As a shell-shocked Nottingham Forest team trudged off the Anfield pitch that heady April night in 1988, they knew they had been beaten by a special side. Liverpool’s new attacking trio of Peter Beardsley, John Aldridge and John Barnes had inspired a team performance that amounted to a football lesson.
Forest, although not the equal of Clough’s double European Cup-winning vintage, were still brimming with talent: City Ground legends Stuart Pearce, Des Walker, Neil Webb and Nigel Clough were all in the team that night, but Liverpool’s pace, power and skill had blown them away.
“The whole country was enthralled by that – it left many good judges speechless,” said BBC commentator John Motson of the display. One who attempted to put Liverpool’s performance into words was the English icon Tom Finney. “One of the finest exhibitions of football I’ve ever seen in my life,” was how the 76-times-capped former Preston North End winger described it. Liverpool fans in the pubs around Anfield after the game wondered if they’d ever seen a better display from their favourites.
If it seemed like football from another planet, it might as well have been. English football had been operating in a different orbit to the rest of Europe following UEFA’s draconian decision to ban all English clubs from European competition for “an indefinite period” following the 1985 Heysel Stadium disaster. Thirty-nine people lost their lives after rioting between Liverpool and Juventus supporters before the European Cup final. The extent of the impact of that tragic night in Brussels on Liverpool and English football is still being debated today.
I. The legacy of Heysel
Despite an 18-month inquiry in Belgium concluding that the police and football authorities were equally responsible for the disaster, ESPN’s Jon Carter recalls that “anti-English sentiment was rife” in the aftermath of the game. As Italian fans bayed for revenge, UEFA observer Gunter Schneider concluded that “only the English fans were responsible”.
In the aftermath, it was, in fact, the English authorities that acted first, the FA banning its own clubs from European competition before UEFA followed suit. British Prime Minister Margaret Thatcher weighed in, saying that the game had to be “cleaned up from this hooliganism at home and then perhaps we shall be able to go overseas again”.
The ban cast a pall over Liverpool. Phil Neal, Liverpool’s captain in Brussels, called Heysel “the worst thing imaginable. It felt as if Liverpool had let English football down, when for 20 years they had been its finest ambassador. That’s what really turned our stomachs.”
Aside from fuelling negative, animalistic attitudes towards football fans that would play a huge part in causing the other great Liverpool tragedy of the 1980s, the Hillsborough disaster, the ban would have both immediate and long-term ramifications for English football. Liverpool’s city rivals Everton, having just completed an annus mirabilis in which they had won the league and Cup-Winners’ Cup, would be denied a shot at the European Cup; resentment at this lost opportunity simmers to this day on the blue half of Merseyside.
English clubs, who had won seven out of the last nine European Cups, would be forced into European exile, unable to test and develop their skills against the best teams in foreign environments. The ban on English clubs would eventually last five years – six for Liverpool – and mean that any claim to genuine greatness by an English team would always carry the caveat: but how would they have fared against the cream of Europe?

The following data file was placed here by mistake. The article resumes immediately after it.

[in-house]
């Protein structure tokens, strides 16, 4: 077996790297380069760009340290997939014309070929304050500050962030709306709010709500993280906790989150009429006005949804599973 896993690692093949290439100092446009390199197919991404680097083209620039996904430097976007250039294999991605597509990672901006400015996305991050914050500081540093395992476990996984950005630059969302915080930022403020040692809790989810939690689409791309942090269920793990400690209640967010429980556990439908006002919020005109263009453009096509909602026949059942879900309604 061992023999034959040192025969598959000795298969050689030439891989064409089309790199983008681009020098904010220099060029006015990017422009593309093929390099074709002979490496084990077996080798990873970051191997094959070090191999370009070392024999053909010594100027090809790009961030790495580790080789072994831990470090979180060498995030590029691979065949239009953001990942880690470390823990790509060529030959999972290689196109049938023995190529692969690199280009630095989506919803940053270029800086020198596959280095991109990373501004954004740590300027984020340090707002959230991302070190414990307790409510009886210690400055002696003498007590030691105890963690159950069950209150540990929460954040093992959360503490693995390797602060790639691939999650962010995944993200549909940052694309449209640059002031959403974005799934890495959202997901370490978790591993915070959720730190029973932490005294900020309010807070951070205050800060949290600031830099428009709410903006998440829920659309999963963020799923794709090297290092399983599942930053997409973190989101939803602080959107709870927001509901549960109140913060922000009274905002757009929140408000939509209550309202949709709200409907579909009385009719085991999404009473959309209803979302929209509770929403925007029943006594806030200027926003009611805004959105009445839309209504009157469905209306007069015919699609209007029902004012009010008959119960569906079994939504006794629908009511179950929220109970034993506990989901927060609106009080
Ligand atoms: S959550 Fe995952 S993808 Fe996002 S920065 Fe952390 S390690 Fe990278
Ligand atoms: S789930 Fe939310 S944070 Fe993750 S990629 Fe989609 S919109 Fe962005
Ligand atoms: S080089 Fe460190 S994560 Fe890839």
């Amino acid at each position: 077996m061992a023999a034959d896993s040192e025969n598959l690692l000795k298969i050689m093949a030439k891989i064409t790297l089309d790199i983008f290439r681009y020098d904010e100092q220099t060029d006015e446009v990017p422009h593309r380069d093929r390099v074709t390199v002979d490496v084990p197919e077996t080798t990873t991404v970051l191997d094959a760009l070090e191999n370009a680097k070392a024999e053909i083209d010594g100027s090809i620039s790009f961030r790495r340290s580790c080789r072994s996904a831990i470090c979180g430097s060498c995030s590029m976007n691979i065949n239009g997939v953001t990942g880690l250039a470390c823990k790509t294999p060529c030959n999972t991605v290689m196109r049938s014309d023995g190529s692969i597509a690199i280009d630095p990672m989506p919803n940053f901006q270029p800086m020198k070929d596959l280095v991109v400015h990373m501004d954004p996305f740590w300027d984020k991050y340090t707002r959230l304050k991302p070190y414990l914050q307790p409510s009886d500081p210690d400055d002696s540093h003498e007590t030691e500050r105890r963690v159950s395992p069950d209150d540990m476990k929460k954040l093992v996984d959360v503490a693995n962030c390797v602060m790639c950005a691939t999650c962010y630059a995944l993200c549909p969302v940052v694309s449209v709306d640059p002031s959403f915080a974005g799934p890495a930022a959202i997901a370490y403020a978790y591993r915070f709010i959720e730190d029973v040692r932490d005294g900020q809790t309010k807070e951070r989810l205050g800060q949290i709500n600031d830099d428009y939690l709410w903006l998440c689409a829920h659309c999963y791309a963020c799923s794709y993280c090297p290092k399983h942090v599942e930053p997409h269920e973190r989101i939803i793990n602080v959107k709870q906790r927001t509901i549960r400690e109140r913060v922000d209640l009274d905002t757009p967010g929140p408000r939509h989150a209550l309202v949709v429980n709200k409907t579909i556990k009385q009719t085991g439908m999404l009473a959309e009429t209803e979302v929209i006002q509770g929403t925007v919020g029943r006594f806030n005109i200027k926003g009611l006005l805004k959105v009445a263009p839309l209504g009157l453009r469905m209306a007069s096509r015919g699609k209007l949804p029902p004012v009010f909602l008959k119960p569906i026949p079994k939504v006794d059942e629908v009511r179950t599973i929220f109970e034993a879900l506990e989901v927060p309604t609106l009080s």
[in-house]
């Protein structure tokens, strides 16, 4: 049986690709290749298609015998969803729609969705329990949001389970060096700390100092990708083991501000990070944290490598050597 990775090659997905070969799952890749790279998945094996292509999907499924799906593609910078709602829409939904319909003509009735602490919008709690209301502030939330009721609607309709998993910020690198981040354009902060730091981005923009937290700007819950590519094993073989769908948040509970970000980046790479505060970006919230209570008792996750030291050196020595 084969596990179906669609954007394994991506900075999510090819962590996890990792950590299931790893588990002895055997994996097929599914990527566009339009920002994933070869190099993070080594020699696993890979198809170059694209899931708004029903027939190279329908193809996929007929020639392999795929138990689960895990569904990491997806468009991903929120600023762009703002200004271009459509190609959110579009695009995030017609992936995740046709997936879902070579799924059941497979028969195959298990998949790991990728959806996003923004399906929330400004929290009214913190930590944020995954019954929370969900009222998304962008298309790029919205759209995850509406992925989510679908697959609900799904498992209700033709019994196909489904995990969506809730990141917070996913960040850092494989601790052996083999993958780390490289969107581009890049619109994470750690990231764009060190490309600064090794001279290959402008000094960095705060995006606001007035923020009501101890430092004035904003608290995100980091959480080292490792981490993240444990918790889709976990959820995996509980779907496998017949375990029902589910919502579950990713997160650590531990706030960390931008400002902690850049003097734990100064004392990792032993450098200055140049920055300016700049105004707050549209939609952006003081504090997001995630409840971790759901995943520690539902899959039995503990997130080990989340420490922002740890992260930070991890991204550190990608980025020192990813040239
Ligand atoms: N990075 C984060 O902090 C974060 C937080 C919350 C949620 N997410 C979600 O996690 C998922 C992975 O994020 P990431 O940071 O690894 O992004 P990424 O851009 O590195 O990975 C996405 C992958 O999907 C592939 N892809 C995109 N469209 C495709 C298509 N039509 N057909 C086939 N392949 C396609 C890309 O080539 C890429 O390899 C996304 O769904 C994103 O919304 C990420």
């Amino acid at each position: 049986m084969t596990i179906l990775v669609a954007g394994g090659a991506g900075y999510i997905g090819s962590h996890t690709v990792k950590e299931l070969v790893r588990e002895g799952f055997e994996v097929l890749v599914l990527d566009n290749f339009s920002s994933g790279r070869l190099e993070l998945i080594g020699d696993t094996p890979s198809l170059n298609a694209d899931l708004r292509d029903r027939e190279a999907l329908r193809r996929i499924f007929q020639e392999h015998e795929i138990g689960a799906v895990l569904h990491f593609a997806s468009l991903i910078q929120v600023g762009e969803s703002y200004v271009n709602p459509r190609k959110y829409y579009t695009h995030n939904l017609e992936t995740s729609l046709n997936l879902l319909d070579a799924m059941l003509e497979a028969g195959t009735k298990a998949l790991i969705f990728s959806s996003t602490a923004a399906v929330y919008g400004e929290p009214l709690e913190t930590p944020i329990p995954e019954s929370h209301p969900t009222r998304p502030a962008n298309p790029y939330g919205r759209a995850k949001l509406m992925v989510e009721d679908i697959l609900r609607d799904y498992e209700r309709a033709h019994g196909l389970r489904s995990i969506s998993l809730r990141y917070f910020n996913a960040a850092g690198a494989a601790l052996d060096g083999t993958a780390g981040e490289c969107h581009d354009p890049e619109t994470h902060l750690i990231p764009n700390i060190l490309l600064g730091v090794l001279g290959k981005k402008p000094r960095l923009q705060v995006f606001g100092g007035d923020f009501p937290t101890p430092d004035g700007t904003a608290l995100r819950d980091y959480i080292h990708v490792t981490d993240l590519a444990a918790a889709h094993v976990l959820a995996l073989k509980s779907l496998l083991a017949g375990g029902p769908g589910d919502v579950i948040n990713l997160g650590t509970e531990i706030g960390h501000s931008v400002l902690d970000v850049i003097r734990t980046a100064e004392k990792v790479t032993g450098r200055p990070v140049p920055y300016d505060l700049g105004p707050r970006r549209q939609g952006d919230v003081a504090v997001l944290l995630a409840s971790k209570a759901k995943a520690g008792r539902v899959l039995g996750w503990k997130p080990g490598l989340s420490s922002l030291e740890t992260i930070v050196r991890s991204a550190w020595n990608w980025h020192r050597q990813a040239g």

II. Liverpool 1987-88
Having rallied to win the league in 1986, Liverpool trailed in a distant second behind Everton the following season. Moustachioed goal machine Ian Rush had now departed to sample life in a foreign country with Juventus, and manager Kenny Dalglish knew that he had to act quickly to fill the void left up front by the Welshman. Rush doppelgänger John Aldridge had been recruited the previous season from Oxford United, and Dalglish further bolstered his squad with the pre-season signings of John Barnes from Watford for £900,000, and Peter Beardsley from Newcastle United, for a club-record fee of £1.9 million.
The signings would eventually prove a masterstroke, though Beardsley did not hit the ground running in the same way as Barnes and Aldridge. Initially, he had struggled to fit in; he had always struggled to fit in. With his lisping Geordie accent, that’ll-do haircut and shuffling gait, there was always an element of the comedic about him. The fact that he was teetotal in an era when footballers regularly enjoyed a few pints of tongue-loosener after training made him even more of a curiosity.
“He was different from everyone else in that he didn’t drink,” said Barnes. “He’d collect the bibs, cones and balls after training had finished. Initially, there might have been a feeling that Peter was sucking up to the manager… there were a few snide remarks.”
The snide remarks would begin to disappear as Beardsley slowly found his feet. A goal against Everton in the league’s first Merseyside derby that season went a long way to winning over the supporters; by the turn of the year, the attacking triumvirate he formed with Aldridge and Barnes had delivered 28 goals and was turning into a mutual appreciation society.
“That was the genius of Liverpool: recognising how a group of players that hadn’t been in the same side could come together and gel instantly,” said Barnes. “Peter was crucial to my success. Of everyone I played with, Peter was the one I enjoyed playing with most.”
Aldridge was more succinct when asked to sum up Beardsley: “Genius.”
The trio contributed to a brand of football that was breathtakingly fast, laced with sublime skill and, curiously, quite un-English. Barnes compares his experience with Liverpool to that with the national team:
“When I played for Liverpool, I would receive the ball 20 or 30 times a game. For England, I would receive possession maybe five or 10 times a match. There was a lot of long ball. During all my time in international football, I can’t remember a run of games where we passed a team off the park … like we did at Liverpool.”